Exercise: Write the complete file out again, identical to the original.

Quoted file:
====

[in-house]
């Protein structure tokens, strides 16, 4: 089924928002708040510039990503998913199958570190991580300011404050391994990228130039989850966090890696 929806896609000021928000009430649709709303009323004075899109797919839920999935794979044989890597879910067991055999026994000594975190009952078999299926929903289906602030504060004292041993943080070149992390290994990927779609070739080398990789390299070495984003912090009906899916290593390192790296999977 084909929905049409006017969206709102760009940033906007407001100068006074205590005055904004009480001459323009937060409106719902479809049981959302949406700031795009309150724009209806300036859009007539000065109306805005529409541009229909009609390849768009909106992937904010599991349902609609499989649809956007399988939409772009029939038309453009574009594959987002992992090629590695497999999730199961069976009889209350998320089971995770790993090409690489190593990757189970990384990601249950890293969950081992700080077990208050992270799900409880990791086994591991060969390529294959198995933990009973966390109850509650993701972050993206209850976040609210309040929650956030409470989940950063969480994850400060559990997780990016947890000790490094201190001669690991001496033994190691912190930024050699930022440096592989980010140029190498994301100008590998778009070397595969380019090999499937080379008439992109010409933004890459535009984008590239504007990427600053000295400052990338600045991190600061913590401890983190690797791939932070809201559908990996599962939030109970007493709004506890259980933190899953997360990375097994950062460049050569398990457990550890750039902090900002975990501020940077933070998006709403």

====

[in-house]
């Protein structure tokens, strides 16, 4: 089924928002708040510039990503998913199958570190991580300011404050391994990228130039989850966090890696 929806896609000021928000009430649709709303009323004075899109797919839920999935794979044989890597879910067991055999026994000594975190009952078999299926929903289906602030504060004292041993943080070149992390290994990927779609070739080398990789390299070495984003912090009906899916290593390192790296999977 084909929905049409006017969206709102760009940033906007407001100068006074205590005055904004009480001459323009937060409106719902479809049981959302949406700031795009309150724009209806300036859009007539000065109306805005529409541009229909009609390849768009909106992937904010599991349902609609499989649809956007399988939409772009029939038309453009574009594959987002992992090629590695497999999730199961069976009889209350998320089971995770790993090409690489190593990757189970990384990601249950890293969950081992700080077990208050992270799900409880990791086994591991060969390529294959198995933990009973966390109850509650993701972050993206209850976040609210309040929650956030409470989940950063969480994850400060559990997780990016947890000790490094201190001669690991001496033994190691912190930024050699930022440096592989980010140029190498994301100008590998778009070397595969380019090999499937080379008439992109010409933004890459535009984008590239504007990427600053000295400052990338600045991190600061913590401890983190690797791939932070809201559908990996599962939030109970007493709004506890259980933190899953997360990375097994950062460049050569398990457990550890750039902090900002975990501020940077933070998006709403």